While healthy weight promoting beliefs and practices differed significantly by parental perception of their child’s weight, parental self-report of their own weight category had little additional impact. One difference was our finding that parents self-categorized as overweight less frequently indicated being able to provide healthy meals when busy and often reported that it takes more time and effort to eat healthy, similar to barriers described in prior studies [18, 19]. This suggests a potentially important discrepancy between parental concern, which was high among parents who perceived their child as overweight regardless of their own weight status, and parental ability to take action. While the basis for this discrepancy requires further exploration, one possible explanation may be that parents self-categorized as overweight lack the confidence to promote lifestyle modification [20–22], perhaps because these parents have been unsuccessful in controlling their own weight. Thus, programs devised to increase parental self-efficacy [9, 23] may be most effective in promoting health behavior change among overweight and obese parents.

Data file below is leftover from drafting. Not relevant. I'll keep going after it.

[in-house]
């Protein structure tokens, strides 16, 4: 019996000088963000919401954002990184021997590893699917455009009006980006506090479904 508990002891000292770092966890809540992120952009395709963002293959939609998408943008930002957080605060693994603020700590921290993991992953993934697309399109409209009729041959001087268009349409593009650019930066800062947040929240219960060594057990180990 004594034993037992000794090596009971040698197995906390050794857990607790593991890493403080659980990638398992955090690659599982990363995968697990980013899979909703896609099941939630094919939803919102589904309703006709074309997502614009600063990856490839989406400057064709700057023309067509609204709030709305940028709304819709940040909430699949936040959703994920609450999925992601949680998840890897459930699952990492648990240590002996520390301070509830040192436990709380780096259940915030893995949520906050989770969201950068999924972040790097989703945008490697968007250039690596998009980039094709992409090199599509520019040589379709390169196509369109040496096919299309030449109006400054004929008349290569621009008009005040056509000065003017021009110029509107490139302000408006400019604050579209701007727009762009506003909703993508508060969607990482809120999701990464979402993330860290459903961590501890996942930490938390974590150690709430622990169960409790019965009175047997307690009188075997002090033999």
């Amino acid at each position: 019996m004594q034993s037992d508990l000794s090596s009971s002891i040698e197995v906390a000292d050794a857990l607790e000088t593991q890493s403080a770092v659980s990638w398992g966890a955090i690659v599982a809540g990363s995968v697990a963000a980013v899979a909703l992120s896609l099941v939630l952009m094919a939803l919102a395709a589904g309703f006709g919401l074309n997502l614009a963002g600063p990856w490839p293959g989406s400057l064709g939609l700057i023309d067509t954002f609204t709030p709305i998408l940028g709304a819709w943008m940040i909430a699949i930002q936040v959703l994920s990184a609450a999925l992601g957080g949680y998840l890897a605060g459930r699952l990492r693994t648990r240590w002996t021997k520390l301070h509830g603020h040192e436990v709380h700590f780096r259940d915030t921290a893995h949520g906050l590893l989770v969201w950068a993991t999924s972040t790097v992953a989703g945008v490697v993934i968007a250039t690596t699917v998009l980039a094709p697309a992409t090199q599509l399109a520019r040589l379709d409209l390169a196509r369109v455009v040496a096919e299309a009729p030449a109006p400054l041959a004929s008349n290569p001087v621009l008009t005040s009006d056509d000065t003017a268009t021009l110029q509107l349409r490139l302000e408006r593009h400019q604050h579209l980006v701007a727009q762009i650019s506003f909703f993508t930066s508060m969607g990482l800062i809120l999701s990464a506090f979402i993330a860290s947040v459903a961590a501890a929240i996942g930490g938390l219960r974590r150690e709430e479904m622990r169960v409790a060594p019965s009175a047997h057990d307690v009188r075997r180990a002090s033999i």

Our study builds upon the existing obesity literature in examining the impact of parental perception of both their own weight status and their child’s weight category on their obesity-related beliefs and practices. Though the generalizability of our results is limited by the recruitment of a convenience sample of parents, the use of random sampling to identify parents throughout the state helped to increase the geographic representativeness of the sample. While reliance on parent-reported child height and weight as measure of true weight status for purposes of study enrollment may have resulted in some misclassification, inclusion of only children determined to be either normal weight or obese and excluding those in between (determined to be overweight) are expected to have minimized such misclassification. Oversampling of parents with children identified as obese using parent reported height and weight ensured a large enough sample to allow for comparisons with parents of normal weight children.